Barrowland Ballroom Reviews 

Manic Street Preachers 

12 December 1998

 The Manics are no longer ours. No, instead the Manics are owned by people that think their first LP was "Everything Must Go" and that it's cool to hold lighters aloft during Motorcycle Emptiness (which they obviously think is a new number.) Now whilst I'm no huge indie elitist snob ("The Manics are rubbish now - I saw them before they formed, you know..."), I find it hard to get excited about a band whose live show has transformed into a mainstream-pleasing stadium spectacle. And on the basis of tonight's spectacle, the Manics are the new Queen. The merchandise stall is even selling Manics' mugs, for crying out loud (so that you can console your alienation and despair with a nice cup of Horlicks, presumably).

Not only mainstream, but predictable. Perhaps I overdosed on them during the Everything Must Go tour last year, but little imagination and true passion seems to have gone into proceedings. So James spins around, video screens display poetic sound bites, the crowd sings along to "Design For Life" like it's a terrace anthem: we've seen it all before, and seen it all done better and with more feeling (no surface). This - even taking into account James' cold - is Manics-by-numbers; lackluster, uninspiring and something I thought they could never be: boring.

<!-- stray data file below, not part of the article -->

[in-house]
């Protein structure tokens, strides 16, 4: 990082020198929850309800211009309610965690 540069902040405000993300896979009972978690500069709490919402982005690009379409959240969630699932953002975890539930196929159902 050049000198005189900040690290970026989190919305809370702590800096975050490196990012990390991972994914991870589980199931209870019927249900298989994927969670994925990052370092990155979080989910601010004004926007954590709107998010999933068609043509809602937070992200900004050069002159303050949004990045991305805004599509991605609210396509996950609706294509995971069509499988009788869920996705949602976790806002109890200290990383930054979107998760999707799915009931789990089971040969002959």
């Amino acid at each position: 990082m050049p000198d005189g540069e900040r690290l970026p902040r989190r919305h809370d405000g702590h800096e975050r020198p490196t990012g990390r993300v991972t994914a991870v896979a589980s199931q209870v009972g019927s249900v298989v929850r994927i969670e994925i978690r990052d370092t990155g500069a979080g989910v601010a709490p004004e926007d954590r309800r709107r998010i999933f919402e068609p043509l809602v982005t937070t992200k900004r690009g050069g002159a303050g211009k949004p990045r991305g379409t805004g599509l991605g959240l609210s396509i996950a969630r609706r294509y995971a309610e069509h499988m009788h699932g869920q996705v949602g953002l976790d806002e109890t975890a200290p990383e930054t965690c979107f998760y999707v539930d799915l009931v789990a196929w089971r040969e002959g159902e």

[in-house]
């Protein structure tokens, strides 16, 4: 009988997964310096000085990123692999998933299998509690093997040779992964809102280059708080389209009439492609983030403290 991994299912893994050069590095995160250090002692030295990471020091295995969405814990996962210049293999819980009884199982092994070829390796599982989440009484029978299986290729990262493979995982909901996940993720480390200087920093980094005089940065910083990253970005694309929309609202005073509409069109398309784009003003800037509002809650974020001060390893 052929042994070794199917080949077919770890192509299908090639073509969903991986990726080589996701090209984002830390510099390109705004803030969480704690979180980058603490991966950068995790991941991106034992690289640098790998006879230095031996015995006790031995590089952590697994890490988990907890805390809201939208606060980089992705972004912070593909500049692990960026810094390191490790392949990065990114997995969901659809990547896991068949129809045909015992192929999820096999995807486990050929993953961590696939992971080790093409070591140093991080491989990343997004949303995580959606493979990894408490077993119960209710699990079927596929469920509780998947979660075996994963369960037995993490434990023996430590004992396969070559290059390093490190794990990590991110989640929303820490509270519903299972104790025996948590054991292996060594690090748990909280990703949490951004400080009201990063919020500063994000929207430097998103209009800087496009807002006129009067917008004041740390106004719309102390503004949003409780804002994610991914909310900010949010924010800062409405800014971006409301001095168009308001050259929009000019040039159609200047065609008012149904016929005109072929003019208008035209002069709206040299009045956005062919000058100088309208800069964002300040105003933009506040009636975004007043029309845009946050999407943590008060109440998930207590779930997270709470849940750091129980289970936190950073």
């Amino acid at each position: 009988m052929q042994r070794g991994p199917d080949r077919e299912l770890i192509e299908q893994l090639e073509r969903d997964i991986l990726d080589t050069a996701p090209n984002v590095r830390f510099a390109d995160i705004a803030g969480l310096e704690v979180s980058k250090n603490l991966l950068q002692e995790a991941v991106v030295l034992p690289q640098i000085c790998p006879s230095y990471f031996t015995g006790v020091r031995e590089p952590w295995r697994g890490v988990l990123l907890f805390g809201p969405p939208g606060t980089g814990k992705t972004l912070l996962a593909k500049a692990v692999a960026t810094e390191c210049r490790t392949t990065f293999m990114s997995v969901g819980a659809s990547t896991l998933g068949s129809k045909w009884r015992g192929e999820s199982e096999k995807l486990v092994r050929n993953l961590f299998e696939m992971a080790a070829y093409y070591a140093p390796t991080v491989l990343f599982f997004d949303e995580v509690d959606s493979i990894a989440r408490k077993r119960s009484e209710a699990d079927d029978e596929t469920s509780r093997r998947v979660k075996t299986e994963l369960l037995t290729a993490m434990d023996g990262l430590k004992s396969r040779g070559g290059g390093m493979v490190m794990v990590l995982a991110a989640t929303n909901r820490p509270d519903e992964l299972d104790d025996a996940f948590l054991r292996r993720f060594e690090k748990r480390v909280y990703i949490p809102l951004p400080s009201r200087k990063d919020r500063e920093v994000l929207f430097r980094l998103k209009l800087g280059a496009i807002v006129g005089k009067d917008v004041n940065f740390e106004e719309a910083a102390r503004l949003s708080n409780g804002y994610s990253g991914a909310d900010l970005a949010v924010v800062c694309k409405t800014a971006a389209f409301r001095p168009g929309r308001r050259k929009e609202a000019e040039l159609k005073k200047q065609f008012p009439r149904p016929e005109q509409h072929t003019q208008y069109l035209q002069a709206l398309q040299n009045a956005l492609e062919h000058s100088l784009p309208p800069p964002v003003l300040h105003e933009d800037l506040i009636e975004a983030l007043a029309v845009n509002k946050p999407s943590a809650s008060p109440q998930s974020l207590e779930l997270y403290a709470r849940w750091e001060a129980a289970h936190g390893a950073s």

The band and the music I still love: James' raw talent, Nicky's glam-bam-thank ya mam wardrobe, little wickle Sean, the punch-drunk power of "Kevin Carter", the heartbreaking vivaciousness of "Roses In The Hospital", the crashing intensity of "Tsunami" - the passion and articulate beauty of the songs is not an issue, nor is the band's integrity and sincerity in question. What is, however, is the packaging. You too can be a doomed romantic suicide case for one evening only - let the Manics suffer for you by proxy as you clap along to "You Love Us". Perhaps I understand a little about why Richey left now. Mainstream adulation and its unavoidable dilution of everything that the band once stood for would indeed be hard to bear for someone so intensely and utterly involved as he apparently was.

But what the hell, I'm only a fan. So as I trudged out the hall three-quarters of the way through the set, leaving the band steadfastly trying to breakwater against the double irony of a crowd full of beered-up people singing "we only want to get drunk", I find myself mourning the passing of one of pop's most intense and visceral live spectacles, leaving it instead for those that now perhaps appreciate it more. Those people for whom the music is no more than a lifestyle accessory, and not a way of life.

You loved them, but they are not yours to cherish any more.

This Review was Originally featured  on the Alternative Music Magazine


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